Historically Baptists who desired to cooperate with one another have sought to unite around truths held in common, rather than seeking to divide over differing opinions on various matters of interpretation. Southern Baptists have agreed to cooperate together within a consensus statement, The Baptist Faith and Message. This confession provides precise language where needed, but is broad enough to allow for both Calvinists and non-Calvinists to cooperate together for the sake of the Great Commission. As a historian, I believe that by looking backward we can often find our best way forward. A clear example of the type of cooperation needed today is seen in the Terms of Union Between Regular and Separate Kentucky Baptists of 1801. This document facilitated the cooperation between Calvinists and non-Calvinists which eventually resulted in the Kentucky Baptist Convention and the Southern Baptist Convention.
On the second Saturday of October 1801, the Elkhorn (Regular) and South Kentucky (Separate) Associations were reconciled together as a single body of Baptists in full correspondence and communion based on the following statement:
We, the committees of the Elkhorn and South Kentucky Associations, do agree to unite on the following plan:
1st That the scriptures of the Old and New Testament are the infallible word of God, and the only rule of faith and practice.
2nd That there is one only true God, and in the God-head or divine essence, there are Father, Son, and Holy Ghost.
3rd That by nature we are fallen and depraved creatures.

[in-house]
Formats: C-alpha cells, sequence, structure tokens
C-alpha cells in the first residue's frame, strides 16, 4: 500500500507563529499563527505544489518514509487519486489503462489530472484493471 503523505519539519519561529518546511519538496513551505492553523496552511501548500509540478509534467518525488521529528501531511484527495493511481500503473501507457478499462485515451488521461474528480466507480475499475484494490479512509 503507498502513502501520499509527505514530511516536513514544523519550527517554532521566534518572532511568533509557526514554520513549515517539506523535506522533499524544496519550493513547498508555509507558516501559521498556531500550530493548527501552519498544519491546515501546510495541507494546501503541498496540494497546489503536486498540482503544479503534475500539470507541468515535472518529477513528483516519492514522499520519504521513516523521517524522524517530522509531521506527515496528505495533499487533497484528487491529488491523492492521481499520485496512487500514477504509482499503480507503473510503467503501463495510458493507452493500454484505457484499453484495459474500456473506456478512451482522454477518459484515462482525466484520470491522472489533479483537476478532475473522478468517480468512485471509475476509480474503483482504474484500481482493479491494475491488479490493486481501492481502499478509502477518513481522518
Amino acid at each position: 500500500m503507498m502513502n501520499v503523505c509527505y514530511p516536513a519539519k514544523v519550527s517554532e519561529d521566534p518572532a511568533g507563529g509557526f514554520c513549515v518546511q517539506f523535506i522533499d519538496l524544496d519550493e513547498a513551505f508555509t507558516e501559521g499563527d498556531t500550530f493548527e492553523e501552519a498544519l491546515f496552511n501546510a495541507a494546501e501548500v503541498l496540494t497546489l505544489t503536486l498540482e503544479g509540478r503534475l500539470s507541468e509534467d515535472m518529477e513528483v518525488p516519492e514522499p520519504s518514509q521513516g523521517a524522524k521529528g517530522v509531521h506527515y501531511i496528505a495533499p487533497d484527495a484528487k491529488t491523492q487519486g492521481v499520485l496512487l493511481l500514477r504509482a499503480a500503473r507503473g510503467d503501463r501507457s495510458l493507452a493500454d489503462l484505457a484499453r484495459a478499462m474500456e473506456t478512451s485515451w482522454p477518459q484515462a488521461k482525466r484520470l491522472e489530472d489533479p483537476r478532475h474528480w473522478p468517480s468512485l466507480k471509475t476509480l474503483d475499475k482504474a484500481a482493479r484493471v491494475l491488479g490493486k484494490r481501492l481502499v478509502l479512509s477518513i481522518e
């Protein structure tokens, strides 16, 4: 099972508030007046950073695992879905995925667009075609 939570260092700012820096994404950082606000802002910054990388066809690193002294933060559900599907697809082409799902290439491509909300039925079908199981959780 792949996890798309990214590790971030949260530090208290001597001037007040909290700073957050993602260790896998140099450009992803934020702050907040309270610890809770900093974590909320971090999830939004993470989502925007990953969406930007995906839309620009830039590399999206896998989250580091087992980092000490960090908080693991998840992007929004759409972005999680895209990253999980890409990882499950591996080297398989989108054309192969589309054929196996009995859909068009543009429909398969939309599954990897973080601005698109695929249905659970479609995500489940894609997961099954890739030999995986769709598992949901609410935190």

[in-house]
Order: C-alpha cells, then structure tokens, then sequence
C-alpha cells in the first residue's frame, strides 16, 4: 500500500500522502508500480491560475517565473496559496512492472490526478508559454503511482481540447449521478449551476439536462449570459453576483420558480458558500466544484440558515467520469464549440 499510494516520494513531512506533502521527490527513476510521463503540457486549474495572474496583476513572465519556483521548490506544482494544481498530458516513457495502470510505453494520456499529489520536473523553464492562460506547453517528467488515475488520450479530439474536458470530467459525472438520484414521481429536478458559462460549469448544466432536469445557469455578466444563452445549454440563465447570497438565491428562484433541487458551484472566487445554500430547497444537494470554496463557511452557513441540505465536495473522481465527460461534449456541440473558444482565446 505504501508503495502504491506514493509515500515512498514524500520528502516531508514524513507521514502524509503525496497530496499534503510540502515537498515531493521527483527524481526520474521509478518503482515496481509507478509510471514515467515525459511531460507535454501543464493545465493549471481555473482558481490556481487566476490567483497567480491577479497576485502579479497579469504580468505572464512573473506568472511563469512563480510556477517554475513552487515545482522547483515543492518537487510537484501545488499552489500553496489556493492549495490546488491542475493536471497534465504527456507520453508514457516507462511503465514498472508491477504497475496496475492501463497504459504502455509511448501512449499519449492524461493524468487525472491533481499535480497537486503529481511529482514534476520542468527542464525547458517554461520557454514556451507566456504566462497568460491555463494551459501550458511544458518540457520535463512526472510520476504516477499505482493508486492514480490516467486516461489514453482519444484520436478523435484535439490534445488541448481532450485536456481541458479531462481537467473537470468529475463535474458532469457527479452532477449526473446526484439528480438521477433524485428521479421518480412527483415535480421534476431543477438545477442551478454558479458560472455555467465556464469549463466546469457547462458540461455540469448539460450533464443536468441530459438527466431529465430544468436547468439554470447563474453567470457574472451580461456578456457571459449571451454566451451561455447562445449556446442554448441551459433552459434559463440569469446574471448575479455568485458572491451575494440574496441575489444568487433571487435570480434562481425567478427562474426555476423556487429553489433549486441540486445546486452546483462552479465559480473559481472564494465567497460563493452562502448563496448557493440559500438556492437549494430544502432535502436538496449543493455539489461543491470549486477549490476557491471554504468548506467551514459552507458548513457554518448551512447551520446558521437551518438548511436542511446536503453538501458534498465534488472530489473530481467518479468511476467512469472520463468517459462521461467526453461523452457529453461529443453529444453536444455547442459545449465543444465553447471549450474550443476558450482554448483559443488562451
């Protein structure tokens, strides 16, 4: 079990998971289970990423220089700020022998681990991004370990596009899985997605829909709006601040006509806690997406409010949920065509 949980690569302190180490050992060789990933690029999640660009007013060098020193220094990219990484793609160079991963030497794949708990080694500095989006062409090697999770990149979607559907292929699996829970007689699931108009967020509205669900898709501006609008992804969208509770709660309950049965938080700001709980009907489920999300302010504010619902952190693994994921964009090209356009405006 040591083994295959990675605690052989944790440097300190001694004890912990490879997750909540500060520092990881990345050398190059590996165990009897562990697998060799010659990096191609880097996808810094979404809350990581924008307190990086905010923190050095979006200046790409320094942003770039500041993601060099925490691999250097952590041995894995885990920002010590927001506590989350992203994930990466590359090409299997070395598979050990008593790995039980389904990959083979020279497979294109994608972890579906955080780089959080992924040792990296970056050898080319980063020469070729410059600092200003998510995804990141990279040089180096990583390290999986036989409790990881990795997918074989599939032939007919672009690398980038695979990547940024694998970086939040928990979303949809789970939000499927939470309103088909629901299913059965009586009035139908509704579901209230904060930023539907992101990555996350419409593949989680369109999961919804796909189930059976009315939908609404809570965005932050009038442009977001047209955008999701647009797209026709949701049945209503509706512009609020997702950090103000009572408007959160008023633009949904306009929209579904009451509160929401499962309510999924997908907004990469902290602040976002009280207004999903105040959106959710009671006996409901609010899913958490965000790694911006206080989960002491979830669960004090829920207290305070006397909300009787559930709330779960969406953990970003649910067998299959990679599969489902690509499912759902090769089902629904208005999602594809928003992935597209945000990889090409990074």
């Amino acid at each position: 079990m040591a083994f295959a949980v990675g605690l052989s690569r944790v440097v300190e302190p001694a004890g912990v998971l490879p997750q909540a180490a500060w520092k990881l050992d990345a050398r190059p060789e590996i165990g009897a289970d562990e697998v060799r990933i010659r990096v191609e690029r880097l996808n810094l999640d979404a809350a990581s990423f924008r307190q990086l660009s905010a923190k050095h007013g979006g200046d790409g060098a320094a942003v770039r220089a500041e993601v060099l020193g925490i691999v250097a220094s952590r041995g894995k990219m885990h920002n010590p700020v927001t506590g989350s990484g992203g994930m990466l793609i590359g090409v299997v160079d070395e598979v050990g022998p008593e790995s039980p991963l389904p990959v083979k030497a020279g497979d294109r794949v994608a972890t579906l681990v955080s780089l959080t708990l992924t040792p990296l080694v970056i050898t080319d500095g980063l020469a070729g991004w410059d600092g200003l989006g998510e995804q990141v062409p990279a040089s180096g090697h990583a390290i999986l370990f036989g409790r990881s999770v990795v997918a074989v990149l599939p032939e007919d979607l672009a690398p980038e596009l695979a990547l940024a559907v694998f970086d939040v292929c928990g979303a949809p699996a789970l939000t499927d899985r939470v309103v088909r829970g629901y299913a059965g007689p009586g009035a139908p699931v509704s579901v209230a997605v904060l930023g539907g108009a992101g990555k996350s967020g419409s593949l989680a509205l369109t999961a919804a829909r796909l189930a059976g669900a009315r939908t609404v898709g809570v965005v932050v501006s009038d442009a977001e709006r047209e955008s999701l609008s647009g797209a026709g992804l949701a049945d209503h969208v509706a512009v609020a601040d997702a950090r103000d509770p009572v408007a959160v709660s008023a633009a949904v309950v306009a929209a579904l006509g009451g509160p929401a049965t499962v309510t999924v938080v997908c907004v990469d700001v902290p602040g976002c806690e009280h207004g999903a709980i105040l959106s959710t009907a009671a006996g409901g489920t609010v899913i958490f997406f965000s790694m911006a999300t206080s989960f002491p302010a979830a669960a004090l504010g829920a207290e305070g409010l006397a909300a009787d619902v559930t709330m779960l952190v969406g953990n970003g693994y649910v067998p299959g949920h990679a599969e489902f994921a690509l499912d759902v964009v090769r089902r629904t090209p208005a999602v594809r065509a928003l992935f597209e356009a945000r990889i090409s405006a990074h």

4th That salvation, regeneration, sanctification, and justification, are by the life, death, resurrection, and ascension of Jesus Christ.
5th That the saints will finally persevere through grace to glory.
6th That believers’ baptism, by immersion, is necessary to receiving the Lord’s Supper.
7th That the salvation of the righteous and punishment of the wicked will be eternal.
8th That it is our duty to be tender and affectionate to each other, and study the happiness of the children of God in general; to be engaged singly to promote the honor of God.
9th And that the preaching Christ tasted death for every man, shall be no bar to communion.
10th And that each may keep up their associational and church government as to them may seem best.
11th That a free correspondence and communion be kept up between the churches thus united.
Unanimously agreed to by the joint committee. Ambrose Dudley, Joseph Redding, Robert Elkin, John Price, David Barrow, Daniel Ramey, Thos. J. Chilton, Samuel Johnson, Moses Bledsoe.
This is the historic approach for American Baptists which has worked for over two hundred years. While each individual, church, association, and entity is free to retain its own distinctives, we are united because we have agreed to cooperate under the banner of the Southern Baptist Convention for the purpose of fulfilling the Great Commission together. The Baptist Faith and Message sufficiently defines the kind of doctrinal agreement that we need to be able to do this effectively. I believe that this historic approach continues to be the best way forward in the days ahead.